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Paper: Where are the Most Extraordinary Lightning Megaflashes in the Americas?
Author: Michael Peterson
Most lightning flashes only last 0.2 seconds, meaning if you blink at the wrong moment, you could miss it. However, scientists have developed new lightning-detection instruments, known as Geostationary Lightning Mappers (GLMs), that never miss a flash. The GLMs are aboard the two Geostationary Operational Environmental Satellites (GOES-West and GOES-East), which are in stationary orbits over the Earth’s western hemisphere. With the data from the GLMs, atmospheric scientists have discovered new lightning phenomena called “megaflashes” which can light up the sky for as long as 16 seconds.
Megaflashes are not the typical lightning flashes that observers notice during thunderstorms that extend vertically from the cloud to the ground. While they do occur during thunderstorms, megaflashes extend horizontally within clouds themselves over many miles. Because megaflashes are so large, humans on the ground can only see small parts of them, so to see an entire megaflash, you have to be looking down at the Earth from space. This is where the GLM instruments on the GOES satellites come in! The GLMs constantly observe the area between New Zealand and the west coast of Africa and record these extreme lightning events.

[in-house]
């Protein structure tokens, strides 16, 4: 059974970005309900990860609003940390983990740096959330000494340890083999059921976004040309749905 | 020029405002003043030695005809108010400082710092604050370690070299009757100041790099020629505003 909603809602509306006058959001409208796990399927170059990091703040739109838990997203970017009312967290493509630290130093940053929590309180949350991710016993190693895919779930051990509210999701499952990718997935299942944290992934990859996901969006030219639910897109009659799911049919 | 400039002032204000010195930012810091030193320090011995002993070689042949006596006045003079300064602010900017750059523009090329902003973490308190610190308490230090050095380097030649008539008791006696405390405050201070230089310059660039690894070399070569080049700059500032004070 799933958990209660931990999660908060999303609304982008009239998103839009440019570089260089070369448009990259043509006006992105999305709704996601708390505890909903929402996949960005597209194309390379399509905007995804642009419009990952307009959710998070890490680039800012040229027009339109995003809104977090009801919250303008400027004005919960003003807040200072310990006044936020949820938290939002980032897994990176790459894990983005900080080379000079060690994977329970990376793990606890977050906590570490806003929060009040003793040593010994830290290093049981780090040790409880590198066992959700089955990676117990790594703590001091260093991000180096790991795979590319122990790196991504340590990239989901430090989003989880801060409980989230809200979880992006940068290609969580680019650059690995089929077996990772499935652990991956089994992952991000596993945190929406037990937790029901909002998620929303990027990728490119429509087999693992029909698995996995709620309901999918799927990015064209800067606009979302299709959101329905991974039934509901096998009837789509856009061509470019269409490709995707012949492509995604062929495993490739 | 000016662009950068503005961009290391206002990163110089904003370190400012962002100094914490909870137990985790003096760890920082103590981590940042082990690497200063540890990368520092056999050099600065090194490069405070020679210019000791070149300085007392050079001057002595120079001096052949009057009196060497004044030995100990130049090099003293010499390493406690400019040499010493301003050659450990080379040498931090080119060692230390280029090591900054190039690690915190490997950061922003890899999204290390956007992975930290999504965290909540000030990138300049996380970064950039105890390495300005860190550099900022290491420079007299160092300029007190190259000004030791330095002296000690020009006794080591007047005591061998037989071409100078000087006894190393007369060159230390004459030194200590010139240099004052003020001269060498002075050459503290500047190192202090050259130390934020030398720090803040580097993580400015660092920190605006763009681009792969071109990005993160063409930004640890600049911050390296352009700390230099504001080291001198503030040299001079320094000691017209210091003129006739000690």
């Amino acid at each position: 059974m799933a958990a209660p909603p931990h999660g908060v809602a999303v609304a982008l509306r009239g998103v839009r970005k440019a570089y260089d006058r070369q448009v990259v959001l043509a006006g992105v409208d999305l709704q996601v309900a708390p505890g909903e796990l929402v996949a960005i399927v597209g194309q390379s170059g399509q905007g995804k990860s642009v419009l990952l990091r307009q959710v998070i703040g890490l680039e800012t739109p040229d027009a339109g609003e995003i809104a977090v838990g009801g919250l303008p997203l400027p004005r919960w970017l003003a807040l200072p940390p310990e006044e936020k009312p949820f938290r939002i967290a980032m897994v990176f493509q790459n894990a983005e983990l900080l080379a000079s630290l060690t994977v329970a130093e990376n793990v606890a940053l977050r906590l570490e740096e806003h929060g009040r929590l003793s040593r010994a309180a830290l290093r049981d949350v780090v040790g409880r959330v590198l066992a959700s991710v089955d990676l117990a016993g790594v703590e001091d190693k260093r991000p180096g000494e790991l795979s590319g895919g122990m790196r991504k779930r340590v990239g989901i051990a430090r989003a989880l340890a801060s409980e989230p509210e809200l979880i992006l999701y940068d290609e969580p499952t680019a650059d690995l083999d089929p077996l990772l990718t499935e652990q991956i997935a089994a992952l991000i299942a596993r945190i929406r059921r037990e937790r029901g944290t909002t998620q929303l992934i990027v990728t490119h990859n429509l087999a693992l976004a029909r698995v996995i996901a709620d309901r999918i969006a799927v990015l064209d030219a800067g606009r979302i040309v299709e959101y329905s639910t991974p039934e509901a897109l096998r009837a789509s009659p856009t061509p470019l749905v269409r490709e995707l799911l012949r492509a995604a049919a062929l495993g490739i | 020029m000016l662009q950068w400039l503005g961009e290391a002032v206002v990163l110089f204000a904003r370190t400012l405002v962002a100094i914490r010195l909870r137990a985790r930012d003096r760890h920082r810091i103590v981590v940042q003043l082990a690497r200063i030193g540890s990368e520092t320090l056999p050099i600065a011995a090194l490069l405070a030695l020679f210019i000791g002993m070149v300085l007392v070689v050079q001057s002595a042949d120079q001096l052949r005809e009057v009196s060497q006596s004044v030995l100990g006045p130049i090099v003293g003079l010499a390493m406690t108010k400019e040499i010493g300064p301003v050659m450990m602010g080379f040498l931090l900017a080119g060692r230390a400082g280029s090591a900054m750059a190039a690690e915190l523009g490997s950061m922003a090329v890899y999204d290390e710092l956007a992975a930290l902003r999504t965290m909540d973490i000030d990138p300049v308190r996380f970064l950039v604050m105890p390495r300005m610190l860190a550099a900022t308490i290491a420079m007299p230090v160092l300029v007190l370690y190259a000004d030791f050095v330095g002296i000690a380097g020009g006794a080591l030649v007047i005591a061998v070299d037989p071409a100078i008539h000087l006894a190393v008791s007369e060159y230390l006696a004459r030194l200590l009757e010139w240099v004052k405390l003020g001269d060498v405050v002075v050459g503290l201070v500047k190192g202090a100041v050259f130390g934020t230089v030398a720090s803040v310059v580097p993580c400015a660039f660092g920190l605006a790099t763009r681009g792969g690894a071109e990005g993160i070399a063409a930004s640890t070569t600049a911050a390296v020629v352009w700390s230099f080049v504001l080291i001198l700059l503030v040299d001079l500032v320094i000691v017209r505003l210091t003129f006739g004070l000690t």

With data from the GLMs, Dr. Michael Peterson identified 194,880 megaflashes between Jan. 1, 2018 and Jan. 15, 2020. He then put together a summary of common characteristics of megaflashes in the Americas, including where and when they usually happen, and published it in the Bulletin of the American Meteorological Society. Before the GLM measurements, the most extreme lightning flashes observed by ground-based lightning sensors were 199 miles in horizontal extent and 7.74 seconds in duration. These new measurements show that megaflashes can be even more extreme, with the largest megaflash at 440.5 miles long and longest duration at 16.7 seconds!
Peterson has identified two megaflash hotspots: one over the central United States and one over Uruguay and southern Brazil. These are also regions where some of the strongest thunderstorms on Earth occur. These strong thunderstorms, known as Mesoscale Convective Systems (MCSs), are fast-moving systems that can generate multiple megaflashes. MCS-related megaflashes usually occur in the spring and early summer in both hotspot regions but can occur in the winter as well.
While some MCSs can produce up to 23 megaflashes in one day, other MCSs don’t produce any megaflashes at all. The author mentions that understanding why some MCSs produce megaflashes while others don’t will be a focus of future research. Ultimately, a better understanding of MCSs and megaflashes will lead to better lightning safety, as storms with exceptional megaflash activity are more likely to produce cloud-to-ground lightning that is hazardous to humans.
Satellite Technology Helps Discover New Weather Phenomena: Lightning Megaflashes by Alyssa Stansfield is licensed under a Creative Commons Attribution-ShareAlike 4.0 International License.